A six-year dispute between the Alexandria city goverment and the owner of a residential-area gas station that has involved lawsuits, special grand jury investigations, public hearings and intricate negotiations, apparently is about to end with the city purchasing the station for $175,000.
Under a proposed agreement, which must be approved by the City Council, Antonio Damiani would sell to the city Tony's Gulf Station at 2301 Commonwealth Ave. in Alexandria's Del Ray section. developer who plans to build townhouses. Damiani expects to move his business to a larger site off U.S. Rte. 1.
The controversy has centered on complaints by some Del Ray residents that the service station's bustling automobile repair business disturbs their quiet neighbourhood. Residents complained of noise and lack of parking spaces because cars waiting to be repaired overflow into surrounding streets.
Four years ago several residents filed suits against Damiani and Alexandria, charging that the station had become a public nuisance and accusing the city failing to enforce zoning regulations. The suit against Damiani was thrown out by Arlington Circuit Court Judge William L. Winston, and the residents then dropped their suit against the city.
"I think we're going to see a big difference in the neighbourhood," said Marilyn Doherty, one of the four who filed the suit. She said that under the agreement between Damiani and the city "he'll have much better working conditions and we'll have a residential neighborhood that's really a residential neighborhood."
In 1976, a special Alexandria grand jury investigated allegations that some city employes got discount service from Tony's. A three-week investigations did not find sufficient evidence to indicate criminal activity or conflict of interest on the part of any city worker.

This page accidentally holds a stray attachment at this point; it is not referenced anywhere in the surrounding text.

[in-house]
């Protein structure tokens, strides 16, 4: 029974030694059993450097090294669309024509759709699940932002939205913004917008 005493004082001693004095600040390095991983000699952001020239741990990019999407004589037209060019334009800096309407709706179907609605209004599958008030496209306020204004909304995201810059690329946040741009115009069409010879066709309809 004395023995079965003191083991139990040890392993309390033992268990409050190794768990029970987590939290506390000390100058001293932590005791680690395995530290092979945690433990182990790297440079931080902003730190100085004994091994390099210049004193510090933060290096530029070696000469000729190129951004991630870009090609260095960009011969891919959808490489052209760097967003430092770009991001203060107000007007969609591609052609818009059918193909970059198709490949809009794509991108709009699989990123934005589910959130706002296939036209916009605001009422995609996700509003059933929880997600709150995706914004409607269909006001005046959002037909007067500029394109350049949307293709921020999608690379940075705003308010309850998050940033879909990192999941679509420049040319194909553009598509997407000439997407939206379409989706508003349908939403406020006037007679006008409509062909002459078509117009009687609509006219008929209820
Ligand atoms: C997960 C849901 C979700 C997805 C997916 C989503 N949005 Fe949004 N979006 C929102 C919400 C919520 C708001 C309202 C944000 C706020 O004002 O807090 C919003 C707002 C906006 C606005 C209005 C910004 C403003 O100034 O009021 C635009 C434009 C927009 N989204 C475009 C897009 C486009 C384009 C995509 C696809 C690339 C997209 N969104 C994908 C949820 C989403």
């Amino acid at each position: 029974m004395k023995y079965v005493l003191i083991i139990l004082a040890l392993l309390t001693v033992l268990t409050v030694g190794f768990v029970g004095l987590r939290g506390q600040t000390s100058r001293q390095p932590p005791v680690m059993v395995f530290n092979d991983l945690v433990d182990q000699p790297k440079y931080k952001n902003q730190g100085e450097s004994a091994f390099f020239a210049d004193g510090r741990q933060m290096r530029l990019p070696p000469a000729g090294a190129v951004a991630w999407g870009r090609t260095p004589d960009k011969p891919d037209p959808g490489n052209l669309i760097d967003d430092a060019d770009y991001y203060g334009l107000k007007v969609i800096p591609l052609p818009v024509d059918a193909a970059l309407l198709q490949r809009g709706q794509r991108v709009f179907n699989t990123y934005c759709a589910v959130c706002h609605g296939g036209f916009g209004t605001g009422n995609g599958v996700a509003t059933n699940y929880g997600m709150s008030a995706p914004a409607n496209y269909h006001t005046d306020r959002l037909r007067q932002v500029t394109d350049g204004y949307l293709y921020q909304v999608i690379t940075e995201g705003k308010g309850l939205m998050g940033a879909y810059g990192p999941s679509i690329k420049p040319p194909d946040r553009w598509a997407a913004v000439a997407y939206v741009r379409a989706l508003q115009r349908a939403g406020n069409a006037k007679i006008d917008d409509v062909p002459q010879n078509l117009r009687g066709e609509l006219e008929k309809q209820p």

Damiani, an Italian immigrant who has owned the business since 1969, said yesterday he thinks the agreement is fair, but expressed regret he was not allowed to expand on the Commonwealth Avenue site.
"I wanted to expand it right here," he said. "When you get a business situated in one location you like to improve it where it is."
About 80 cars ranging from Cadillac to Toyotas were parked around the service station yesterday waiting for repair by Damiani or one of his 26 mechanics. Customers waited in an anteroom.
Damiani maintained that "the Del Ray Citizens Association does not want me to be here. But if you take a vote, the people who live near here do not want to vote against me." The citizens association has been active in trying to close the station.
Persons interviewed at random yesterday tended to agree with Damiani's assessment. "I really don't see why people bother him," said Kim Jones, who lives across from the station.
A businessman, Richard Sewell, said, "I'm on his side, I let him use my parking lots." Sewell, who runs The Furniture Shop at 1 East. Del Ray Ave., said that because the area is zoned residential he is worried that the city will move against his business next.
Such sentiment is by no means unanimous. "Tony's is something we've lived with for a long time. We've been very unhappy with the situation," said AnneMarion, president of the Del Ray Citizens Associations.